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‘The Making of Total Recall’ is an eight minute standard definition legacy featurette. It is cheap looking, very basic, and just not worth it – this is a “featurette” in the most pejorative sense of that word. ‘Imagining Total Recall’ is a half an hour legacy bonus feature in SD from early days of DVD – and looks like it belongs on the other disc – i.e. not new, and not that interesting. It is fine, as far as it goes, but there was a time in the history of DVD when a 30 minute extra seemed lavish. Arguably this changed somewhere between the Lord of the Rings extended editions and, probably, ‘Dangerous Days’, the 2007 three-hour plus Blade Runner documentary. So, this is like stepping back in time to an era where standards in these things were far lower. A “making of” by any another name, it is fine; with Arnie, Paul, Sharon Stone and others all there to comment on this film.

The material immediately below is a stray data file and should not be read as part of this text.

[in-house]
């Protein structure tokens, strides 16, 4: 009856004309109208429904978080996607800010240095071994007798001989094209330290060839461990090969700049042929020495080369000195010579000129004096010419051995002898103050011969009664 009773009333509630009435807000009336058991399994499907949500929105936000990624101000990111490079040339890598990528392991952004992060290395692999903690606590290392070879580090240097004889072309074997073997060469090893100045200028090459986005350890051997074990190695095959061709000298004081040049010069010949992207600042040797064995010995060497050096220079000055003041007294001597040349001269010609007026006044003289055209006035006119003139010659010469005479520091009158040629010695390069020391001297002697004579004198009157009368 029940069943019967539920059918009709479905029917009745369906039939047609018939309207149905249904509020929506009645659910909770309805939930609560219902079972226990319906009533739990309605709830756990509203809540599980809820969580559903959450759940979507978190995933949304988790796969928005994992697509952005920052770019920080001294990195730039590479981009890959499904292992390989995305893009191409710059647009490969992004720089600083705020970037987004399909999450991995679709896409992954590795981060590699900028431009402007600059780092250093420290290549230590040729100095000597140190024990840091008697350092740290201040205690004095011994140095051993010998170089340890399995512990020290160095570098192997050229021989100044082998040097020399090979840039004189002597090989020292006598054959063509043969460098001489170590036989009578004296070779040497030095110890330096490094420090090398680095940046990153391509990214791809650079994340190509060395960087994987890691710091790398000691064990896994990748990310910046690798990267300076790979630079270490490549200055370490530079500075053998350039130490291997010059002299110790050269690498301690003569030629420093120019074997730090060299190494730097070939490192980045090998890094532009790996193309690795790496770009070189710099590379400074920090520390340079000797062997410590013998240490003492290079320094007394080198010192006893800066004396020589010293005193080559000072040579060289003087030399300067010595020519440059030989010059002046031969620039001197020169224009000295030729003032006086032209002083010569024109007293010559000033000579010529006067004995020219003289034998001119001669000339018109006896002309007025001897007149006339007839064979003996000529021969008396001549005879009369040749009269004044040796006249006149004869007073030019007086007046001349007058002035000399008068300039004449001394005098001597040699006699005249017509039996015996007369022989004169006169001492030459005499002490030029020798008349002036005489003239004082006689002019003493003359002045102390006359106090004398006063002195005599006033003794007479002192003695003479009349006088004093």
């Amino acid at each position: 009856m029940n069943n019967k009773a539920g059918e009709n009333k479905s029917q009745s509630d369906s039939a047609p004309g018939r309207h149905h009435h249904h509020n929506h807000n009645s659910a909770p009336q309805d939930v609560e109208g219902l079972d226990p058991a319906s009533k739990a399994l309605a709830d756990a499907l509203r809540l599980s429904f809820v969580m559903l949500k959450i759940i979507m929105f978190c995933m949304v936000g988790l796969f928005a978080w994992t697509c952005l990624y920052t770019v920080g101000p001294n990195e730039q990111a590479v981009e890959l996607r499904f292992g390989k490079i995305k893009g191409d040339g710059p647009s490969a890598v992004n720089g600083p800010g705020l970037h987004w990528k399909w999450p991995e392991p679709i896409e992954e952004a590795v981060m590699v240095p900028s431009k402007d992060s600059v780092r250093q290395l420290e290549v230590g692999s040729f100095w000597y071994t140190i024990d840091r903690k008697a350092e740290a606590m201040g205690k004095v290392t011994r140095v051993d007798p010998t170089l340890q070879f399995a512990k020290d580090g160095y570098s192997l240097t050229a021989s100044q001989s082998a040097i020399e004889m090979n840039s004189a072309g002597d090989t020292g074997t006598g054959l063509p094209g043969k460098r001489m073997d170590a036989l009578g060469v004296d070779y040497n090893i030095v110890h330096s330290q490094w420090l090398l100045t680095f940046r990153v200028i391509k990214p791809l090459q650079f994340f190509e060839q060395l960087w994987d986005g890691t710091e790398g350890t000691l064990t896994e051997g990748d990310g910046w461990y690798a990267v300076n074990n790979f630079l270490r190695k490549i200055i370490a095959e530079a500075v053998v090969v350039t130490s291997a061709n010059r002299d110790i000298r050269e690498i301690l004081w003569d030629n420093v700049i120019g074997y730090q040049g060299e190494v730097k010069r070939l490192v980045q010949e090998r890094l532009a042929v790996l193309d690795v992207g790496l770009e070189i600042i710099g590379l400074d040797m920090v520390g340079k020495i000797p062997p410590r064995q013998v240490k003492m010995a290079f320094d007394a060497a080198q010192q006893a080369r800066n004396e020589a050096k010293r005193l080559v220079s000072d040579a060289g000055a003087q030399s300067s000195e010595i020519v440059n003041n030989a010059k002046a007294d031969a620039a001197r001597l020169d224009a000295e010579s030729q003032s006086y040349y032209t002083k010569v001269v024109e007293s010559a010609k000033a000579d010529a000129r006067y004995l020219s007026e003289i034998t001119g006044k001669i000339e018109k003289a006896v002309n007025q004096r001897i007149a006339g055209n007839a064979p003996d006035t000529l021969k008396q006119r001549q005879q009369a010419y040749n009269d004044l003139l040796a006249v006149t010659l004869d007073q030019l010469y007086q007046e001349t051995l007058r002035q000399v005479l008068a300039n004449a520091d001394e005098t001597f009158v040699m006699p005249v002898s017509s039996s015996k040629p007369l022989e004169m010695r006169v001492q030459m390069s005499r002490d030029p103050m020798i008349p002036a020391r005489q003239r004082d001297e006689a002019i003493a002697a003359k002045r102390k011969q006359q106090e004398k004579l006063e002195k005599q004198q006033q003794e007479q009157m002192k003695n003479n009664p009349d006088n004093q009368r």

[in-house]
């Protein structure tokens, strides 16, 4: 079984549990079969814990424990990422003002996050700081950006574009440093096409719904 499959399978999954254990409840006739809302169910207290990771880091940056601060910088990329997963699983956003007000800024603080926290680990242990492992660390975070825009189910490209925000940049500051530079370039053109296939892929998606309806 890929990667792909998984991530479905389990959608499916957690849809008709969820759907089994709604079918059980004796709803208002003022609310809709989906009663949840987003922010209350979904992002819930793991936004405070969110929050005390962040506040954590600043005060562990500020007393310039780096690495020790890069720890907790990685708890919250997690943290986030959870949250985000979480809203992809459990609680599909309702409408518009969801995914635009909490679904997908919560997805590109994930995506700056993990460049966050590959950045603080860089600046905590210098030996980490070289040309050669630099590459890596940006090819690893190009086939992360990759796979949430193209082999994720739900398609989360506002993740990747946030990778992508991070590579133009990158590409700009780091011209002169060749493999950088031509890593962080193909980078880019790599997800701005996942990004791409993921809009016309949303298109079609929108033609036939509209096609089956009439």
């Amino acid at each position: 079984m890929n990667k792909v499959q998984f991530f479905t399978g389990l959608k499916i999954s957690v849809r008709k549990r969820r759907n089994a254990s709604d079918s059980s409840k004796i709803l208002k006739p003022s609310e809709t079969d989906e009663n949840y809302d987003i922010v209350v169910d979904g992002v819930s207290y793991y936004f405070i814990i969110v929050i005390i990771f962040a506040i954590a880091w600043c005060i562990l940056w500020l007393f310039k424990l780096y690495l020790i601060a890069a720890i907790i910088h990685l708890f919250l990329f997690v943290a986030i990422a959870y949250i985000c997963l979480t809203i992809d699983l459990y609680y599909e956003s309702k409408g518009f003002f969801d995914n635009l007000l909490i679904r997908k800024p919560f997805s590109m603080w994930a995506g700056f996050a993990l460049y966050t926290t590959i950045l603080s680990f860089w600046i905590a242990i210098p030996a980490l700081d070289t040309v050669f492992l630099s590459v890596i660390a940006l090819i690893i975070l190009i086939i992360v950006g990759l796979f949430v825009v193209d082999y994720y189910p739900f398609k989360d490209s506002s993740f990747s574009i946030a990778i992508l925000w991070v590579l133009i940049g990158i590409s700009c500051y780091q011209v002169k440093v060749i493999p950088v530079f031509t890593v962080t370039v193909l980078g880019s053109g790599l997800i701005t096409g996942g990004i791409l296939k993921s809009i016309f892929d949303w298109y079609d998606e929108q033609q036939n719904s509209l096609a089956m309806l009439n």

Finally there is the obligatory trailer – though as with the Blu-ray release of Breathless it is created for this anniversary release. It is short, but clean, tidy and well put together – if full of spoilers. In short, it is hard to see why this gets a two-disc release. Bonus features are decent enough, but nothing special, and in service of a film that, although, memorable, may not be as good as you remember.
Total Recall is out on 23rd November on Blu-ray, DVD, Steelbook, Digital, and 4K Ultra HD Collector’s Edition.